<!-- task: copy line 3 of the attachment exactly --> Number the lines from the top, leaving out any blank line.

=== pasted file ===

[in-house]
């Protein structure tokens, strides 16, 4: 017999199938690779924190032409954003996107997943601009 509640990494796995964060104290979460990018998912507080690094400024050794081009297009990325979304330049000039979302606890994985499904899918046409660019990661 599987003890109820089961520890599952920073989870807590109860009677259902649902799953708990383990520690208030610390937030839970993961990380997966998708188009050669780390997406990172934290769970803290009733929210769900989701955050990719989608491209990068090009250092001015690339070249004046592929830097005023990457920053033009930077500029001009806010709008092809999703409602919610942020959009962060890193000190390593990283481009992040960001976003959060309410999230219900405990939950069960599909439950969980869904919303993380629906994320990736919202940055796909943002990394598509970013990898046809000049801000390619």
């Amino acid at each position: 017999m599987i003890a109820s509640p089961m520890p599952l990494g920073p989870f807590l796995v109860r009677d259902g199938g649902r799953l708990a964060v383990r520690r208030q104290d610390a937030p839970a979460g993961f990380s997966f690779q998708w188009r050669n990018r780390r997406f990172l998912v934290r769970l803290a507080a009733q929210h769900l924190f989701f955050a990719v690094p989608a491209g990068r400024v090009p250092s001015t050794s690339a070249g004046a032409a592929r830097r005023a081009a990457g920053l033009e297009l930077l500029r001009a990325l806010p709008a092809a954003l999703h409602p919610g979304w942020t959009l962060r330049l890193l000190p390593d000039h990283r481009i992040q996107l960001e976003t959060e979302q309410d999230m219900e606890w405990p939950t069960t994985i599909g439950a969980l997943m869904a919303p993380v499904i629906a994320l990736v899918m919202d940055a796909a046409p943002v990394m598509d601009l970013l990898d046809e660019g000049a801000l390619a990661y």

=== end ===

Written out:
């Amino acid at each position: 017999m599987i003890a109820s509640p089961m520890p599952l990494g920073p989870f807590l796995v109860r009677d259902g199938g649902r799953l708990a964060v383990r520690r208030q104290d610390a937030p839970a979460g993961f990380s997966f690779q998708w188009r050669n990018r780390r997406f990172l998912v934290r769970l803290a507080a009733q929210h769900l924190f989701f955050a990719v690094p989608a491209g990068r400024v090009p250092s001015t050794s690339a070249g004046a032409a592929r830097r005023a081009a990457g920053l033009e297009l930077l500029r001009a990325l806010p709008a092809a954003l999703h409602p919610g979304w942020t959009l962060r330049l890193l000190p390593d000039h990283r481009i992040q996107l960001e976003t959060e979302q309410d999230m219900e606890w405990p939950t069960t994985i599909g439950a969980l997943m869904a919303p993380v499904i629906a994320l990736v899918m919202d940055a796909a046409p943002v990394m598509d601009l970013l990898d046809e660019g000049a801000l390619a990661y």